Free Things to Do in Philadelphia
Many of Philadelphia's most historic and best-known attractions are free—or suggest a small donation for admission—every day. This lengthy list includes Independence Hall, the Liberty Bell, Carpenter's Hall, Franklin Court, and the other buildings and sites of Independence National Historic Park.
Music and Theater
Check the calendar of the Curtis Institute of Music (www.curtis.edu) to catch one of the frequent free concerts. The Philadelphia Orchestra (www.philorch.org) also gives free neighborhood concerts. Visit Macy's across from City Hall; the former Wanamaker's boasts the largest pipe organ in the world, and there are daily free concerts. The Christmas show around the holidays is a definite favorite with shoppers. Check out a dress rehearsal or pay-what-you-can performance at the Arden Theater—they’re open to the public and accept donations for admission. Local independent radio station WXPN offers free concerts Fridays at noon at its home base, World Café Live (www.xpn.org).
Outdoor Fun and Festivals
Take your pick of activities in Fairmount Park: hike the trails of the Wissahickon (www.fow.org), bring a picnic to Belmont Plateau and enjoy the view; or meander around the Horticultural Center, and look for the scattered pieces of public art. All summer long, multicultural festivals at Penn's Landing feature live music and dance instruction.
Architecture, Art, and Literature
Take a tour of City Hall. See Maurice Sendak's original illustrations and James Joyce's Ulysses manuscript, among other treasures, at the Rosenbach Museum and Library. Visit the lobby of the Curtis Center to gawk at the giant Dream Garden by Maxfield Parrish. Tour the Masonic Temple, a masterpiece inside and out, that's also historically significant as the birthplace of freemasonry in America. Visit the Galleries at the Moore College of Art & Design, the first and only women's visual arts college in the United States.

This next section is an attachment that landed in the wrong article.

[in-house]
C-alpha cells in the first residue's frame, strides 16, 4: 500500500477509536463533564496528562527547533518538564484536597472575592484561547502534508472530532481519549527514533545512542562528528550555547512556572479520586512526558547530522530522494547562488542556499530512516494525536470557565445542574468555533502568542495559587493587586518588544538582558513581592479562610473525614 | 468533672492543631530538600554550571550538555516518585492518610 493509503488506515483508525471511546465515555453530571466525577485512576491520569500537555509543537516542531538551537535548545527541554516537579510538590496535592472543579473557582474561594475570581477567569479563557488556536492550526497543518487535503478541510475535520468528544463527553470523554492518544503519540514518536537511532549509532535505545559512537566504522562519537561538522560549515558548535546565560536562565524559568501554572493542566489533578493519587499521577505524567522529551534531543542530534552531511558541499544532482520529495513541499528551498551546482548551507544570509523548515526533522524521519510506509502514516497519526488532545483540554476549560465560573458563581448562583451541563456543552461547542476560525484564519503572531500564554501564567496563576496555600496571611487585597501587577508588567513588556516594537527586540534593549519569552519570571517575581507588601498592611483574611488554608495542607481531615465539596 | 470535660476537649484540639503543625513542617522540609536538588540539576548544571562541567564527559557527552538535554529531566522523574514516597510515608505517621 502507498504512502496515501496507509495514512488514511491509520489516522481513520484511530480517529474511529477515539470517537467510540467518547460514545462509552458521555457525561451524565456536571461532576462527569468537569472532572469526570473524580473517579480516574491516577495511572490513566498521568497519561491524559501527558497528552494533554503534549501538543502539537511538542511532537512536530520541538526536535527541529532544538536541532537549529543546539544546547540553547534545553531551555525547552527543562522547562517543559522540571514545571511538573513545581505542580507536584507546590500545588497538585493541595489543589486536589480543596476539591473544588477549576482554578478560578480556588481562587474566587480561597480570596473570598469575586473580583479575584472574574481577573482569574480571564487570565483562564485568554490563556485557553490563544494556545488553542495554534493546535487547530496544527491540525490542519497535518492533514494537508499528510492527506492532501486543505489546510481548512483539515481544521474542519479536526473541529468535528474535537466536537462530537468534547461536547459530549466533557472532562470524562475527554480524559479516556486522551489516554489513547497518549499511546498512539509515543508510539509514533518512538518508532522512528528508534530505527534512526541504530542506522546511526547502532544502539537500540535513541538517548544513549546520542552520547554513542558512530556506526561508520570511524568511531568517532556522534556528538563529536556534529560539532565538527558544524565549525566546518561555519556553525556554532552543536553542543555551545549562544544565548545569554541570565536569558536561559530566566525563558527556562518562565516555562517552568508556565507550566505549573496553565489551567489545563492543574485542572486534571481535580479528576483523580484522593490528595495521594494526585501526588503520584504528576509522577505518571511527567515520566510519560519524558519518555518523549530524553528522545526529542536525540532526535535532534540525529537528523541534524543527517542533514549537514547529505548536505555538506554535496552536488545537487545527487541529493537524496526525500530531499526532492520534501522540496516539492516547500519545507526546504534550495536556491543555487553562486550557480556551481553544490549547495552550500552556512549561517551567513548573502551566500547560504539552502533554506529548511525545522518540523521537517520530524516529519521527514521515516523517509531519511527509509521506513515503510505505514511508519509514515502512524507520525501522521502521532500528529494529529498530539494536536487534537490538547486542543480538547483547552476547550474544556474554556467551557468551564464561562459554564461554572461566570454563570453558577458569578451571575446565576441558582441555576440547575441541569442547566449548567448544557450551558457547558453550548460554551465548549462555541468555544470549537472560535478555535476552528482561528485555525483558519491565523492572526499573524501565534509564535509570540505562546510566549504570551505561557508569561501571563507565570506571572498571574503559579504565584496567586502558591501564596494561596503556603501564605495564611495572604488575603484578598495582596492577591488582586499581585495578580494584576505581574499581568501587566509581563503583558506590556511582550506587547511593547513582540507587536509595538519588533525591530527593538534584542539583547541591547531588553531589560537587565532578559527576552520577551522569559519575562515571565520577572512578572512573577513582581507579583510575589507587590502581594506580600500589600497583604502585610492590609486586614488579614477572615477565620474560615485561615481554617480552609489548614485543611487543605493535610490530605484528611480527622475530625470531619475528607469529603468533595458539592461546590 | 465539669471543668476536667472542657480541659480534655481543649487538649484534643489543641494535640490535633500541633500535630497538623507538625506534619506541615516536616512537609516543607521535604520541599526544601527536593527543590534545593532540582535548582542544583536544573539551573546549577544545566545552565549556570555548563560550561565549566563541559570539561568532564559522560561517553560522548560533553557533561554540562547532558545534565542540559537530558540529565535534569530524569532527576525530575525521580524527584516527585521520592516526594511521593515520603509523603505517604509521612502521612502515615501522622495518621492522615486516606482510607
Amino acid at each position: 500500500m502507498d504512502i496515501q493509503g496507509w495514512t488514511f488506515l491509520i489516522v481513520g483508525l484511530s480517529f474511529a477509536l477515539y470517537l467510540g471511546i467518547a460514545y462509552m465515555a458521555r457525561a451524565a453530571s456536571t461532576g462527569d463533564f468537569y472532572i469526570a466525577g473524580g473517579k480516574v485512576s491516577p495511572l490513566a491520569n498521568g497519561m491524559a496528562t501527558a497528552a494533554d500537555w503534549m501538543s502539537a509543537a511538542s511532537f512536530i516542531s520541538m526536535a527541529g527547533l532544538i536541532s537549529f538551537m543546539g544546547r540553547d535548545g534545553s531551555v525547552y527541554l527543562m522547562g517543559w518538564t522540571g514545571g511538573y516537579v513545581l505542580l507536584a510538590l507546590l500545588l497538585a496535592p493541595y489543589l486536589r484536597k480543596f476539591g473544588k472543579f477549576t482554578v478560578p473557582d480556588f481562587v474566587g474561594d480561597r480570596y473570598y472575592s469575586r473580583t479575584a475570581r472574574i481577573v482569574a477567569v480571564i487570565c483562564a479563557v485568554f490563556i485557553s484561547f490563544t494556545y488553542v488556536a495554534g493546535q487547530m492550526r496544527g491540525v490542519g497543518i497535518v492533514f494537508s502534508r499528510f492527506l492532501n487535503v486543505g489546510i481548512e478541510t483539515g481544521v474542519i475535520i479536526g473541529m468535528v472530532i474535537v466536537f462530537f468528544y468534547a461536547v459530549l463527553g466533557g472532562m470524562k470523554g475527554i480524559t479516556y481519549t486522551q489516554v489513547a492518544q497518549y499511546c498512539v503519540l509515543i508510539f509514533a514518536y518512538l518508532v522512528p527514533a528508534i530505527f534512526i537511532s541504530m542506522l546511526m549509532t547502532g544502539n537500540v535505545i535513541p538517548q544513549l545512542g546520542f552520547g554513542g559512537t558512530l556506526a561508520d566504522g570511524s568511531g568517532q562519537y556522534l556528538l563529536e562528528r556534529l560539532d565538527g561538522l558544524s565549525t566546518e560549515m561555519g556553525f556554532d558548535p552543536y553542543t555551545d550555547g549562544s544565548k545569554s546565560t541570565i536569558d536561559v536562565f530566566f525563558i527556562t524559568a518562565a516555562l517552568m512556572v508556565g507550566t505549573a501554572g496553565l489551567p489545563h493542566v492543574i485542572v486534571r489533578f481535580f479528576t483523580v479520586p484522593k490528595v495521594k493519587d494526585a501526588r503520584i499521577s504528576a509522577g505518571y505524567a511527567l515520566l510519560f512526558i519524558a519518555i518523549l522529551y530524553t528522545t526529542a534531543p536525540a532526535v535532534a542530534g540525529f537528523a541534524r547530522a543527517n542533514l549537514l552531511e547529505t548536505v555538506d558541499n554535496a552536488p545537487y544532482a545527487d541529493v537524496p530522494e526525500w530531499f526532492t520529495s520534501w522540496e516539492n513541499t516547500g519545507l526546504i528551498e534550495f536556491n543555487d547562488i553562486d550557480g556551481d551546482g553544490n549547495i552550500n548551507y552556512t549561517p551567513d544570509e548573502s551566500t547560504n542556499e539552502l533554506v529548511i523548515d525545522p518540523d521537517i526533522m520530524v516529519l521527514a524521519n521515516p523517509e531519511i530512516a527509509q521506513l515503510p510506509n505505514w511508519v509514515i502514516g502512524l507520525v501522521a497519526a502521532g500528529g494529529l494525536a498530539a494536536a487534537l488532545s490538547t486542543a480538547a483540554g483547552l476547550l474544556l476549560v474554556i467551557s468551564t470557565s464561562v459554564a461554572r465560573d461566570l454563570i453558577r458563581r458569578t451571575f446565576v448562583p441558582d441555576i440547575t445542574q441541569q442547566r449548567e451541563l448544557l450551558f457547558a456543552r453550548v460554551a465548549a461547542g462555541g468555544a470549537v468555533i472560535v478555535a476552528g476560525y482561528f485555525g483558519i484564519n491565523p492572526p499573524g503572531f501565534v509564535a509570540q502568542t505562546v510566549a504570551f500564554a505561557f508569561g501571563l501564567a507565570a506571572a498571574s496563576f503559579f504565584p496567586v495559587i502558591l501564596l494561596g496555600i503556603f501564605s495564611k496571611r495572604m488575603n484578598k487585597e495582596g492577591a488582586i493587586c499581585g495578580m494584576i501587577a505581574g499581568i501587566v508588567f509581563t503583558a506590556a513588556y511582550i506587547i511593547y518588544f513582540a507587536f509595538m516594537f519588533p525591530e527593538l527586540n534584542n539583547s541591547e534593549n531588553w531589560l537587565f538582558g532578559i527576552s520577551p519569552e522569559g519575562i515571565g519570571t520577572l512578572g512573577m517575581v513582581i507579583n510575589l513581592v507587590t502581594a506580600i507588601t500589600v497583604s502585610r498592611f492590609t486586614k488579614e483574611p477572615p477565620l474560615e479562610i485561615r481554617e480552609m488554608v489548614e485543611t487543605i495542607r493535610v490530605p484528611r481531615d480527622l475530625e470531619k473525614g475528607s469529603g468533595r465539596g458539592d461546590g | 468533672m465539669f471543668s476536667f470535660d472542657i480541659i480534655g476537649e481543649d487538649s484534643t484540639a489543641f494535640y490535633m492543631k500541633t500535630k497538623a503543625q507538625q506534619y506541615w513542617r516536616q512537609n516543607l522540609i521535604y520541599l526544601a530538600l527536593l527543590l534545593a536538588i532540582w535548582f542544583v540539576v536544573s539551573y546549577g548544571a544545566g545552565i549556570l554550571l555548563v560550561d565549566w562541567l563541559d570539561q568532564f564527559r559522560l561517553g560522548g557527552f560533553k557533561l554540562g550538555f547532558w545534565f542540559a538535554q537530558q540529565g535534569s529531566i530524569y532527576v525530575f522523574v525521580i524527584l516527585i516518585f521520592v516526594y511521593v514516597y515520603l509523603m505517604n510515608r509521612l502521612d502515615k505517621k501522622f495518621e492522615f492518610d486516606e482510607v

It's always fun to stroll the galleries in Old City, but it's especially fun on "First Fridays"—the first Friday of every month is celebrated with wine receptions, and galleries keeping later hours. Visit the African American Museum (free from 5 to 7). The first Sunday of each month is "pay what you wish" all day at the Philadelphia Museum of Art. The Institute of Contemporary Art at the University of Pennsylvania is free all the time. You can check out contemporary art at any time by taking a free tour of the city's many vibrant murals (www.muralarts.org).
Take yourself on a walk by downloading and printing the self-guided Constitutional Walking Tour of more than 30 sites around historic Philadelphia from www.theconstitutional.com. Take a guided house-by-house tour of Elfreth's Alley, one of America’s oldest residential streets, or go solo with a call-in cell-phone tour of Valley Forge National Historical Park (484/396–1018). In the summer, look for the elaborately costumed storytellers with Once Upon a Nation, who set up at 10 benches throughout Philadelphia's historic area. Hop from bench to bench for a free, interactive tour, during which actors in character relay stories of Philadelphia in Colonial times.
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